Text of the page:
One of the first things we discuss with our clients in developing a marketing strategy for their small business is identifying and tracking Key Performance Indicators – KPI’s. It doesn’t matter how good or slick or stylishly current your strategy is, if you have no way of measuring its success.
For every small business, there will be multiple KPI’s to keep track of – everything from income and financial goals to employee and customer satisfaction. But for this article, I’m going to focus on the KPI’s that affect your marketing strategy and expenditures.
If there’s any pushback in the strategies that we develop for our clients, this is where it happens. We’re busy, we’ve never tracked these before, this doesn’t really impact our day to day. But if you don’t track and measure the effectiveness of your marketing, there’s no way to know how or where to target improvements.
A 2016 study in the UK found that small businesses that DO identify and track KPI’s are at least twice as likely to hit their targets and grow. It also showed that companies that neglect these indicators aren’t just growing slowly. They’re stagnating, moving backwards, and even causing undue stress on their employees – whether the employees were aware of it or not.
Before I get into the seven questions from the headline, let’s define Key Performance Indicators.
Keys to the Kingdom
According to the Oxford Dictionary, KPI’s are quantifiable measures used to evaluate the success of an organization, employee, etc. in meeting objectives for performance. I specifically chose the Oxford definition because it included the phrase “quantifiable measures.”
As I alluded to earlier, if you can’t quantify it, it’s impossible to track it. It’s like taking a road trip. Say you’re going to drive from Sarasota, Florida to San Diego, California. It’s a new adventure for all of you. Everyone meets at Everglades University and piles into the rented SUV. You know, at the very least, you can take I-10 all the way across the country. Sure, you can get out of the parking lot, and maybe even to I-75.
But without a map, how will you know when to get off of 75? How will you know if you’re making good time? When you hit Mobile, do you continue on towards New Orleans, or reroute North through Dallas? And what if you hit a detour that takes you off the Interstate and you end up in Oklahoma or Colorado? Are you closer to your goal of San Diego, or farther away? And which way is it to course correct?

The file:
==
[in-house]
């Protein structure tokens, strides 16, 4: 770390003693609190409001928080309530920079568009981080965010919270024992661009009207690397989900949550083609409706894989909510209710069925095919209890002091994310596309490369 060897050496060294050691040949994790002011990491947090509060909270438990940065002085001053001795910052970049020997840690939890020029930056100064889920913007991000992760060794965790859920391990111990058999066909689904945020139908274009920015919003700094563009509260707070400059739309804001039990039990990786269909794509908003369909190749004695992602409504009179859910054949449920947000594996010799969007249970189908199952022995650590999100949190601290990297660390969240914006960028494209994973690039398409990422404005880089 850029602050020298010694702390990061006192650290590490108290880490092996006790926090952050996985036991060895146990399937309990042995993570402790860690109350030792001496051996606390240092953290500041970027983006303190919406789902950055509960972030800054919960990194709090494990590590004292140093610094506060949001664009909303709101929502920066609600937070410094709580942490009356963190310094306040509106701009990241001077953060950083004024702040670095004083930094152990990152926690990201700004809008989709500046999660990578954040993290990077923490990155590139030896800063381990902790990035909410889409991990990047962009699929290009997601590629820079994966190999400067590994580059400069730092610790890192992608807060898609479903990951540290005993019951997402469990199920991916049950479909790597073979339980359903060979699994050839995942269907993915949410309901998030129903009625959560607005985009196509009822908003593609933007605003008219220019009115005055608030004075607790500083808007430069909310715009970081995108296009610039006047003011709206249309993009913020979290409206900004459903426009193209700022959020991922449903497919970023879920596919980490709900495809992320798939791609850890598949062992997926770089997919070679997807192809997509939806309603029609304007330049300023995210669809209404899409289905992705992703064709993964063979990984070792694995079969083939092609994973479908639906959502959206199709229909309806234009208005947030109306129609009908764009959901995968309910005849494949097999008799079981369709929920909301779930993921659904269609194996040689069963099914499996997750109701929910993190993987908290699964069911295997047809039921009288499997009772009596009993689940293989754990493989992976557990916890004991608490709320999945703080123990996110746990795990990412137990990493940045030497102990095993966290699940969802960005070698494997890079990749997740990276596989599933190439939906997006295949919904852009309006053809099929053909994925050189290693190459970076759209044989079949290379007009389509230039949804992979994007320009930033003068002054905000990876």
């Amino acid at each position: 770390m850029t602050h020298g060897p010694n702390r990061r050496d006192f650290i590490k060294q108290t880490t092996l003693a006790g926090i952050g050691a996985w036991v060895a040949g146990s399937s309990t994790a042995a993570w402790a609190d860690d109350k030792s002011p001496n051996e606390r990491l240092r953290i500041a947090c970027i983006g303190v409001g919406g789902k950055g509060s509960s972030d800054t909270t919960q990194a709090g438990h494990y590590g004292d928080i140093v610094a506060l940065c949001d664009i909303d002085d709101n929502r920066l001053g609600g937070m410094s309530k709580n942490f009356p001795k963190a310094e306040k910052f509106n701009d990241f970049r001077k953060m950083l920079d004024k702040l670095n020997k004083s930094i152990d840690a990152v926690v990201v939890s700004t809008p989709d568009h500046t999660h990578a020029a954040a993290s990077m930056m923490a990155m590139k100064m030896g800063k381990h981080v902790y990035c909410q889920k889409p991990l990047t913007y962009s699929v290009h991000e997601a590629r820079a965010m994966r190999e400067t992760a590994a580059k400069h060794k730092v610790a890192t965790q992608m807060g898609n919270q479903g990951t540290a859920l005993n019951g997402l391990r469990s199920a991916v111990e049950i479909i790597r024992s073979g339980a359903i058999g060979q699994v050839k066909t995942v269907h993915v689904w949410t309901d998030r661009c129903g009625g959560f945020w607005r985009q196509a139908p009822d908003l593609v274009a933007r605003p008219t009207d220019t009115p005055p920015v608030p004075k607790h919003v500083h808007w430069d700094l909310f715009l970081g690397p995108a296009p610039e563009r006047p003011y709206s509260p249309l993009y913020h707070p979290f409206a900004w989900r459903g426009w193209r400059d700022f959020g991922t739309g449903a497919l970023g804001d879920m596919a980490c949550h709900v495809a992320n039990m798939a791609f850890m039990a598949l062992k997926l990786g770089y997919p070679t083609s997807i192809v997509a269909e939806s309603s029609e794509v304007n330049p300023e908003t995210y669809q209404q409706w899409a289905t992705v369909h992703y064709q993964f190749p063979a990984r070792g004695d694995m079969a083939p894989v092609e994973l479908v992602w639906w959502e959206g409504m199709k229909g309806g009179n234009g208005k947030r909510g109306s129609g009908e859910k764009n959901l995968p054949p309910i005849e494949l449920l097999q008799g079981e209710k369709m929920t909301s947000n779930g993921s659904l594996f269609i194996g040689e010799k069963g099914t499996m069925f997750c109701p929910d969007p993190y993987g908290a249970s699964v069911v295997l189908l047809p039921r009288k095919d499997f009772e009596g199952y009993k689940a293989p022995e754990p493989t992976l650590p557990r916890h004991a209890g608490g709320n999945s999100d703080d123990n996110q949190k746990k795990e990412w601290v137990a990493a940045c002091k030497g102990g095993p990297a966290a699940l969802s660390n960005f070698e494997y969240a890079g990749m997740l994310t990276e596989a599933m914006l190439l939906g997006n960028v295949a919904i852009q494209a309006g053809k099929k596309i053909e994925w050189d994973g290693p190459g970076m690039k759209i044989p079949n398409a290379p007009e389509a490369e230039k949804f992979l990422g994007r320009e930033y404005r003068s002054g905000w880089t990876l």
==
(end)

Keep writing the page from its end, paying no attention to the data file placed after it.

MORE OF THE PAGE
Without signposts, you could be stuck anywhere along the 2600-mile journey without a clue where to go or what to do next. If your goal is to be more successful in your business than you have been in the past, that’s uncharted territory. Key Performance Indicators do just that – indicate where to go and where you’ve gotten off track.
The best KPI’s:
- Can be Measured
- Are Actionable
- Are Relevant & Timely
- Easy to Understand & Share
- And usually, Impact Your Bottom Line (Income)
Bearing that in mind, let’s look at the questions you should be asking:
Where are your customers coming from?
This may seem like a simple question, and, on the surface, it is. However, getting to a fully fleshed-out answer is going to take some hard work. And time. Strategy requires more work up front, but offers a down-the-line payoff in excess of the effort.
Picture it like Evel Knievel, only instead of going up the ramp, he accelerates down the ramp, so when he hits the pavement, he continues to gain momentum, flying back up the ramp and into space. Strategy work is the high end of the starting ramp – continuous lead generation begins when the daredevil launches up and out.
We need to look at who your best customers are and what questions they’re asking. What terms and phrases – especially long-tail searches that your customers execute on Google – lead them to you? What of your existing advertising and marketing brings in customers? And how, of course, are you tracking it?
What are the psychographics of your ideal customer – age, finances, attitudes, opinions? The more details, the more comprehensive a picture and the easier it is to target and track.
This can also include minutiae like what website were your customers on before they came to you. How often did they come to your page? What other competitors did they visit, and how many? How much research did they do before visiting. Where did they linger – on your site and on each page.
How are they finding you?
Some of this dove-tails with the previous question, and answering question #1 more fully makes the resulting questions easier to decipher. Again, more work at the top.
In this case, we’re digging deeper – did they find you on Google? Where on the results page? Was it another search engine? Was it related to their location, regardless of whether or not your business is location-dependent.
Did they drive past your brick and mortar store? Find you in the yellow pages? See an ad on Google, Facebook or Yelp? Find you on social media first? Did they go to social media to investigate you?
Did they see your billboard, cab topper, bus wrapper? Your newspaper ad? Your on-screen ad at the AMC or Regal? The article that mentioned you in Smart Business – or Field and Stream?
To fully answer this question, we also want to look at what was the deciding factor. Out of all the Coca Cola advertising, what was the tipping point that made them buy a soda – the thing you sell. And is the refreshing cold carbonated beverage the thing you’re really selling? Or is it the freedom and lifestyle that come with it?
How often does finding you lead to a transaction?
Great! They’ve found you. But they didn’t buy. Or they did. What makes the difference? What causes them to choose you over your competitors? Why is today different than any other day?
A clarification for this question also – a transaction does NOT always mean an exchange of money. Any time someone gives you something of theirs that has value in return for something of yours that they see or hope has value, that’s a transaction.